Thursday, June 17, 2010

Move complete

We officially moved into our new house last weekend. I just have to ask, how the heck did we fit all of this crap into our tiny 800 sq ft house? It is amazing! But, we are here. Unpacking is going much slower than I ever remember in the past (I used to be a frequent mover, just ask my aunt how many pages are dedicated to me in her address book). Unpacking with an infant in the house is a much different experience.

Almost a week after the move, I finally have my kitchen mostly done. The rest of my house leaves something to be desired. Poor Caiden is going to be living in a room of boxes for quite some time I'm afraid.

On another note, keep your eyes peeled for a new exciting review and giveaway for my readers in the coming weeks. I'm super excited!!

Tuesday, June 1, 2010

Simple steps to avoid tragedy

We have all heard a horrific story or two about a parent who forgets their child in the back seat of their vehicle and doesn't realize it until it is too late. I found a great article on which has some very simple steps to make sure this doesn't happen to your family:

• First and foremost, always put your cell phone, purse, or briefcase, and anything else you'll need that day, on the floor of the backseat. When you retrieve it at the end of the ride, you'll notice your child.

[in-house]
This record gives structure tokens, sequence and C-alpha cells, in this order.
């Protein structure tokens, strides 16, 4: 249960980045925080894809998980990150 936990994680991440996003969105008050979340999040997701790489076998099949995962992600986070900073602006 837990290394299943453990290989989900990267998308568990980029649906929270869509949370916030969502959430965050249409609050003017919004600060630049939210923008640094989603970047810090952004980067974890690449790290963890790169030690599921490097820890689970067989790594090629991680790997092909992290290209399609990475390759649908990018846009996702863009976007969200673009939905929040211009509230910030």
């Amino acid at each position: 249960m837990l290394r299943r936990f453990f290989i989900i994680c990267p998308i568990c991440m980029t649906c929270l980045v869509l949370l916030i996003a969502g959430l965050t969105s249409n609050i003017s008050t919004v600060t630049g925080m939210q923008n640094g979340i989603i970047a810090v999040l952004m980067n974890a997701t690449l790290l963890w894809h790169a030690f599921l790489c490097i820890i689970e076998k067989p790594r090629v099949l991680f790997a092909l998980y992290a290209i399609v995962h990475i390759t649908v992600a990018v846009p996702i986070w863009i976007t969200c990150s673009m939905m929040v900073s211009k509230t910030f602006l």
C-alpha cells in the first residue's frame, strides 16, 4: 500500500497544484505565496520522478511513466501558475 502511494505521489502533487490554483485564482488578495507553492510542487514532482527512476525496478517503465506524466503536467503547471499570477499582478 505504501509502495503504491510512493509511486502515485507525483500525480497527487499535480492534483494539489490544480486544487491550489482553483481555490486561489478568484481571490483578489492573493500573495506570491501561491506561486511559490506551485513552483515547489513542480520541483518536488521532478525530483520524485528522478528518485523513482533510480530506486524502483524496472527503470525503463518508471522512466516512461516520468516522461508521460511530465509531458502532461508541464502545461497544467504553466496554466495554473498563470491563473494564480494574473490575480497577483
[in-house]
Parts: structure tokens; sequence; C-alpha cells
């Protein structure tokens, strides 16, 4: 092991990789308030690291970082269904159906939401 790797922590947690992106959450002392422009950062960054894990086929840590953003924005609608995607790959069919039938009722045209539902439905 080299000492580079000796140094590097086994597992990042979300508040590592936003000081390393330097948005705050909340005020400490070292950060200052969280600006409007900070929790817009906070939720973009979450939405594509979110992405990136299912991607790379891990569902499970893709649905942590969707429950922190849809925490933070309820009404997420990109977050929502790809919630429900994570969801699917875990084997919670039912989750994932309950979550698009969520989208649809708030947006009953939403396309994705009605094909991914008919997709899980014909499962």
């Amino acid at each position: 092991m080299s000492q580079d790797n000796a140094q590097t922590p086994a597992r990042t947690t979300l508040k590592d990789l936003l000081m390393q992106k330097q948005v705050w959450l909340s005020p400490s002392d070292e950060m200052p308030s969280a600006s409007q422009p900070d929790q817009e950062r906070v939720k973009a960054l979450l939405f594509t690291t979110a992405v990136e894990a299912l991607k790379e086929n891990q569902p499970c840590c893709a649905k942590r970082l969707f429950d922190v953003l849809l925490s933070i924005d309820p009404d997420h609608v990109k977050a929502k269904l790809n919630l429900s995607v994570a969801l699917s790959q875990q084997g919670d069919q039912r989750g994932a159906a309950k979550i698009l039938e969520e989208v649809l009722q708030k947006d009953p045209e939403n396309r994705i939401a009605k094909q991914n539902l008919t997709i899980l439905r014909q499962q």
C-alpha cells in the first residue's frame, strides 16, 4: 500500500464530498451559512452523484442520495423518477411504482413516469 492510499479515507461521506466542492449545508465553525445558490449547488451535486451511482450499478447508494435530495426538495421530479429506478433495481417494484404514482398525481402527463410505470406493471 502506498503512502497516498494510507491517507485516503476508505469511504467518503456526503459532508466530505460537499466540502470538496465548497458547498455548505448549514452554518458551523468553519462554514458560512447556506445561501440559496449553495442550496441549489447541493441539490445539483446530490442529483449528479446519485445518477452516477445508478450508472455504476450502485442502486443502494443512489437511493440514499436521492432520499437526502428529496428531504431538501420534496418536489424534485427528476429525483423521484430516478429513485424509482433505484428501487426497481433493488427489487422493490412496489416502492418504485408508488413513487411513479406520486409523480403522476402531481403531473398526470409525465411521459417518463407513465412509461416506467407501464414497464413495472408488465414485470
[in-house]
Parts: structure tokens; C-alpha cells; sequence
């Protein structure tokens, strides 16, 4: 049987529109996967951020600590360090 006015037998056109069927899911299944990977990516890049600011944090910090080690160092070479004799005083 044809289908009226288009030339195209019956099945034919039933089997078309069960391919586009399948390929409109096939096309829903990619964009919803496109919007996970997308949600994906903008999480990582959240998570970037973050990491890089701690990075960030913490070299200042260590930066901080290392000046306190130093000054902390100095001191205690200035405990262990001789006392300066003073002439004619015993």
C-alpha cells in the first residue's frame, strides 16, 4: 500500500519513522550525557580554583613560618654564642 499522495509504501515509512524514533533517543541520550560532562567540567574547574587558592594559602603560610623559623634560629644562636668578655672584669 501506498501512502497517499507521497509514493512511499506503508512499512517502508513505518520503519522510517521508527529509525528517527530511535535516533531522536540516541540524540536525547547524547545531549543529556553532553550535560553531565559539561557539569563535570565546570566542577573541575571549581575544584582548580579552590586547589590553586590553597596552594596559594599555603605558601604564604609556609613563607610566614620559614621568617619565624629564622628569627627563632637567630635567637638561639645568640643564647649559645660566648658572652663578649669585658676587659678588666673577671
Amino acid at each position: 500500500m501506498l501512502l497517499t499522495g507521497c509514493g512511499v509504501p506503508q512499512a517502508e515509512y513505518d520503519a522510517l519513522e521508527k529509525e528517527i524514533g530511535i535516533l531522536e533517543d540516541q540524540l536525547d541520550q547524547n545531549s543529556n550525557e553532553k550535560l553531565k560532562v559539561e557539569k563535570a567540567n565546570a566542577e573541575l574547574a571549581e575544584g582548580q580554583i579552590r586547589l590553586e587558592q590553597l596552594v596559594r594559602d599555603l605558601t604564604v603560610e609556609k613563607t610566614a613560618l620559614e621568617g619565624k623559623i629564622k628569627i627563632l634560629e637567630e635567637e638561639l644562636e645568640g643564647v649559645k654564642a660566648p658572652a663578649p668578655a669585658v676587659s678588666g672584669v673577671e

• Seat your younger (or quieter) child behind the front passenger seat, where he's most likely to catch your eye. Parks's, Balfour's, and Edwards's babies all were behind the driver's side when they died.

• Keep a teddy bear or other stuffed animal in the car seat when it's empty. When you put your child in the seat, move the animal to the front passenger seat, to remind you that your baby's on board.

• Ask your child's babysitter or daycare provider to always phone you promptly if your child isn't dropped off as scheduled.

• Make a habit of always opening the back door of your car after you park, to check that there's no kid back there.

• Never assume someone else -- a spouse, an older child -- has taken a young kid out of her seat. Such miscommunication has led to more than a few hot-car deaths.

• Invest in a device to help you remember small passengers. The Cars-N-Kids monitor plays a lullabye when the car stops and a child is in the seat ($29.95; The ChildMinder System sounds an alarm if you walk away and leave your child in the seat ($69.95;

• Put visual cues in your office and home. Static-cling decals reminding you to check the car seat are available at and

You can read the full article here.